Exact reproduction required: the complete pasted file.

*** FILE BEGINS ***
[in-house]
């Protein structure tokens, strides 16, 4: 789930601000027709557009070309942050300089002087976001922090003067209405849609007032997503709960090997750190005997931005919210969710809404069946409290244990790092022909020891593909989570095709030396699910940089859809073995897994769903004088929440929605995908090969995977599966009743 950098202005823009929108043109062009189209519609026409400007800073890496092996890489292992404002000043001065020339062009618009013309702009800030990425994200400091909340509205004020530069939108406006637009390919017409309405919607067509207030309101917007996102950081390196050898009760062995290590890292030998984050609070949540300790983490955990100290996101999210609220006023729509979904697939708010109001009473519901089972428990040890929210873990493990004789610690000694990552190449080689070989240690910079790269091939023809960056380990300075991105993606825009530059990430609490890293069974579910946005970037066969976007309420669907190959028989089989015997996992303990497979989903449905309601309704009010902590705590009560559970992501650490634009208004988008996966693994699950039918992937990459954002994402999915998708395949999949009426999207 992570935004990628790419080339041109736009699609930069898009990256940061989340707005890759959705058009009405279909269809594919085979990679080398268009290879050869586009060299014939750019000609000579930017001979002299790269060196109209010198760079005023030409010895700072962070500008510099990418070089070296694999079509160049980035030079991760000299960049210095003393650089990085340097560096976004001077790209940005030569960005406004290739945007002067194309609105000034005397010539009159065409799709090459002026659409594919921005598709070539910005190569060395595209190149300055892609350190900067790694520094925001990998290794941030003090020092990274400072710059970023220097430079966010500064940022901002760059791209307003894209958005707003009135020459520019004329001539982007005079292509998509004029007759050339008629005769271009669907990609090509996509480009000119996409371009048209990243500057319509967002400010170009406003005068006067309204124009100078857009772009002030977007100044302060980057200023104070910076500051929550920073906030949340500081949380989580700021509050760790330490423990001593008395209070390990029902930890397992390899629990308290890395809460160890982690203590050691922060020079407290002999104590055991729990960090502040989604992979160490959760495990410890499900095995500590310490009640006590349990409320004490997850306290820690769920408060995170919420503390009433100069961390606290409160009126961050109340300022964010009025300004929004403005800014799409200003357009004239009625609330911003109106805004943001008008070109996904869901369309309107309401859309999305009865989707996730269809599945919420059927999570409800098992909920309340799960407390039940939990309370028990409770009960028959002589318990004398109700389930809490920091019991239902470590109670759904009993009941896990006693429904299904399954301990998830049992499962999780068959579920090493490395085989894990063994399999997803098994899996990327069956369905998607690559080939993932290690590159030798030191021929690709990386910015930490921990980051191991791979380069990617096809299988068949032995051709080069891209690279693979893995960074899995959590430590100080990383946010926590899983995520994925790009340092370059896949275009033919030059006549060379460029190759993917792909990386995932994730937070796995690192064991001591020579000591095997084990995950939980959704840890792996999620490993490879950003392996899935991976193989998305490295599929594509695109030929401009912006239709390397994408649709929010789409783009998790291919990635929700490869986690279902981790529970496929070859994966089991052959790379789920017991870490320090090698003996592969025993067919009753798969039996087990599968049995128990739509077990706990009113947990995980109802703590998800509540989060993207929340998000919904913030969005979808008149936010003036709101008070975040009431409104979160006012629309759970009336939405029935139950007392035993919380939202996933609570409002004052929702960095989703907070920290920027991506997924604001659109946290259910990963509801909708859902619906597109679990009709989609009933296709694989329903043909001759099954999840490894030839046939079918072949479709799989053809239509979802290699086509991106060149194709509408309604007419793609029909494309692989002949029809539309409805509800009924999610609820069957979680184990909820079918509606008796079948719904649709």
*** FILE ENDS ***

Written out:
[in-house]
């Protein structure tokens, strides 16, 4: 789930601000027709557009070309942050300089002087976001922090003067209405849609007032997503709960090997750190005997931005919210969710809404069946409290244990790092022909020891593909989570095709030396699910940089859809073995897994769903004088929440929605995908090969995977599966009743 950098202005823009929108043109062009189209519609026409400007800073890496092996890489292992404002000043001065020339062009618009013309702009800030990425994200400091909340509205004020530069939108406006637009390919017409309405919607067509207030309101917007996102950081390196050898009760062995290590890292030998984050609070949540300790983490955990100290996101999210609220006023729509979904697939708010109001009473519901089972428990040890929210873990493990004789610690000694990552190449080689070989240690910079790269091939023809960056380990300075991105993606825009530059990430609490890293069974579910946005970037066969976007309420669907190959028989089989015997996992303990497979989903449905309601309704009010902590705590009560559970992501650490634009208004988008996966693994699950039918992937990459954002994402999915998708395949999949009426999207 992570935004990628790419080339041109736009699609930069898009990256940061989340707005890759959705058009009405279909269809594919085979990679080398268009290879050869586009060299014939750019000609000579930017001979002299790269060196109209010198760079005023030409010895700072962070500008510099990418070089070296694999079509160049980035030079991760000299960049210095003393650089990085340097560096976004001077790209940005030569960005406004290739945007002067194309609105000034005397010539009159065409799709090459002026659409594919921005598709070539910005190569060395595209190149300055892609350190900067790694520094925001990998290794941030003090020092990274400072710059970023220097430079966010500064940022901002760059791209307003894209958005707003009135020459520019004329001539982007005079292509998509004029007759050339008629005769271009669907990609090509996509480009000119996409371009048209990243500057319509967002400010170009406003005068006067309204124009100078857009772009002030977007100044302060980057200023104070910076500051929550920073906030949340500081949380989580700021509050760790330490423990001593008395209070390990029902930890397992390899629990308290890395809460160890982690203590050691922060020079407290002999104590055991729990960090502040989604992979160490959760495990410890499900095995500590310490009640006590349990409320004490997850306290820690769920408060995170919420503390009433100069961390606290409160009126961050109340300022964010009025300004929004403005800014799409200003357009004239009625609330911003109106805004943001008008070109996904869901369309309107309401859309999305009865989707996730269809599945919420059927999570409800098992909920309340799960407390039940939990309370028990409770009960028959002589318990004398109700389930809490920091019991239902470590109670759904009993009941896990006693429904299904399954301990998830049992499962999780068959579920090493490395085989894990063994399999997803098994899996990327069956369905998607690559080939993932290690590159030798030191021929690709990386910015930490921990980051191991791979380069990617096809299988068949032995051709080069891209690279693979893995960074899995959590430590100080990383946010926590899983995520994925790009340092370059896949275009033919030059006549060379460029190759993917792909990386995932994730937070796995690192064991001591020579000591095997084990995950939980959704840890792996999620490993490879950003392996899935991976193989998305490295599929594509695109030929401009912006239709390397994408649709929010789409783009998790291919990635929700490869986690279902981790529970496929070859994966089991052959790379789920017991870490320090090698003996592969025993067919009753798969039996087990599968049995128990739509077990706990009113947990995980109802703590998800509540989060993207929340998000919904913030969005979808008149936010003036709101008070975040009431409104979160006012629309759970009336939405029935139950007392035993919380939202996933609570409002004052929702960095989703907070920290920027991506997924604001659109946290259910990963509801909708859902619906597109679990009709989609009933296709694989329903043909001759099954999840490894030839046939079918072949479709799989053809239509979802290699086509991106060149194709509408309604007419793609029909494309692989002949029809539309409805509800009924999610609820069957979680184990909820079918509606008796079948719904649709």